Sunday, July 19, 2015



Tomorrow's Talent at the Civic Theatre


"selfie" from Tamara Thénardier

Taking the barricades by storm, the hundred-strong Tomorrow's Talent company in a memorable Schools' Edition Les Mis.
It's an uncluttered, polished production, directed by Gavin Wilkinson [assisted again by Emma Tapley] with admirable narrative drive and some superb stage pictures, and economical, powerful effects. The runaway cart, for example, is done with a magical combination of light, sound and chorus movement. The lighting [lighting design by Jenny Urquhart] is crucial, since scenery is necessarily minimal – gates, barricades, just one empty table, a bed for Fantine, a chair for the dying Valjean. Often the grouping of the massive forces recalls the revolution artwork of David or Delacroix.
Stage pictures like Enjolras, with his red tablecloth, facing the chorus, or the barricades manned behind the death of Eponine, or the “phantom shadows” of the fallen, match the stirring score in emotional intensity.
The ensemble work is focused and forceful – the chain gang, the lovely ladies, the topers in the Thénardiers' tavern and of course the revolutionaries marching for freedom, defending their barricade to the death.
The company includes many experienced and accomplished young performers. Even the smallest cameos – a drunken diner, Whore 1 in her pink bodice – are scene-stealingly spot-on.
Dreaming the Dream as Fantine are Anna Maria Acevedo, her eyes gleaming with hope before reality and the tigers bring her back to earth, and Lauren Bullock, a feisty Fantine, with superb vocal control.
Like Fantine, most of the parts are double, even triple, cast. Giving the versatile young performers a unique chance to live the show twice, and giving the lucky few a chance to see them tackling very different roles. Dominic Short, for instance, is a hot-headed revolutionary and a vindictive factory worker, as well as a hilariously evil Thénardier, memorably watering the wine …
Tragic Eponine, first to die for the cause, is done by Naomi Ashford – heart-breaking in On My Own – and Matilda Jackson, a credible, complex spoilt brat grown up.
Cosette – a challenging role vocally – is impressively tackled by Isabelle Casey and Alice Talbut. Her younger self – tresses recalling the Bayard illustration – by Scarlett Greaves and Polly Towers.
The street urchin Gavroche – unmasking the traitor and conducting the revolutionary chorus – is shared by Jonah Miller, cute and vulnerable, and Alexander Stuckey, knowing and cocky.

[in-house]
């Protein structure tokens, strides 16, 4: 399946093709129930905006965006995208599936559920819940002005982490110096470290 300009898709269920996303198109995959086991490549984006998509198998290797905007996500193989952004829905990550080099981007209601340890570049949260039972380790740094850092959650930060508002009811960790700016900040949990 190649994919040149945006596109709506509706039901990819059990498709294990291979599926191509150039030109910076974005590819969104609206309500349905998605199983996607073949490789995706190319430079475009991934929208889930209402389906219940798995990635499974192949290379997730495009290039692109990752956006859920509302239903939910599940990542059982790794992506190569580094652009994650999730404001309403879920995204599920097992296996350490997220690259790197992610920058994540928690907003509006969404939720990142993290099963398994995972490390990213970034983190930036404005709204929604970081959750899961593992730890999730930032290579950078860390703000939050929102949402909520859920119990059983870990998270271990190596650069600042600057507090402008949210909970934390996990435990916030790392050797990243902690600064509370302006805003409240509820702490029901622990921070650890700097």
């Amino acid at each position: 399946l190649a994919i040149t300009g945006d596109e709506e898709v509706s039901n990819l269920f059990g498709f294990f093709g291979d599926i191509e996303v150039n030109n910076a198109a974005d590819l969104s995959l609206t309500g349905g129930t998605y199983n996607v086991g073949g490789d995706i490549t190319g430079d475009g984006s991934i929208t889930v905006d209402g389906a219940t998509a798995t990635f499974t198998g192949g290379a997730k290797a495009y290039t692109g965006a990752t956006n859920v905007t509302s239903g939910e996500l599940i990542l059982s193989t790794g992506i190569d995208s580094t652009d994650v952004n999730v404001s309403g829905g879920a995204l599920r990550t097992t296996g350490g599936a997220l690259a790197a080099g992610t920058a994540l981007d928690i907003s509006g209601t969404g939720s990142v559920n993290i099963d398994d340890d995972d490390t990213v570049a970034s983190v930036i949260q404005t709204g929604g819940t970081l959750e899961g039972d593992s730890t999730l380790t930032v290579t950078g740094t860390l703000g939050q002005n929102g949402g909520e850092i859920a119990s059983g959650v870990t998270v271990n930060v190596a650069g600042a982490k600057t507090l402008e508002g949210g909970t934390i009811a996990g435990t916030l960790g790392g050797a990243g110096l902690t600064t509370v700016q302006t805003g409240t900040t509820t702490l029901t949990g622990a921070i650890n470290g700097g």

Idealistic young Marius is strongly cast – Jack Martyn with scintillating stage presence and excellent audience rapport, and Jack Harlock, a man of the people, naïve as a revolutionary, gauche as a lover, his voice at its best in an impassioned Empty Chairs.
A trio of Thénardiers, all in their different ways making the most of the coarse comedy and the colourful wedding scene: Mark Ellis and Holly Hosler-White, Chester Lawrence and Amie Whitaker, Dominic Short and Tamara Anderson.
And three superb Valjeans, too. Thomas Tull, who also brings moving gravitas to the Bishop, and opens the batting for the chain gang and for Drink With Me. A deep voice, and a credible ex-con. Mark Ellis, a rich-toned Thénardier, and a thoughtful Jean Valjean, struggling with his demons and his dilemmas, and singing superbly in Bring Him Home. And the outstanding Chester Lawrence, who also does a cheeky innkeeper and a saintly Bishop, is superb in his big numbers and as an elderly Valjean, confessing to Cosette and haunted by visions.
Two principals star in all six shows. Henri de Lausun's forceful Enjolras, great physical presence and an inspirational singer, punching the air with his rifle at the Act One curtain. And Samuel Wolstenholme as a haughty Javert, using stillness and nuanced vocal delivery to bring out the complexities of the character. His “Stars” is superbly shaped, too, though, like all of the performers on stage here, his voice is years away from its maturity.
But they have been encouraged to use technique to sell a number, which makes the production seem so flawlessly professional.
The Musical Director is Mark Sellar, who brought the same composers' Miss Saigon to this stage two years ago. And there's plenty of oomph from the pit band under the baton of Patrick Tucker.
A unique experience, seeing Victor Hugo's schoolboy revolutionaries played so convincingly by schoolboy actors, and seeing the wide Civic stage filled with children of the barricades. Thinking that this year's stirring chorus includes the performers who will take a starring role or three in years to come ...

production photograph: Louise Freeland

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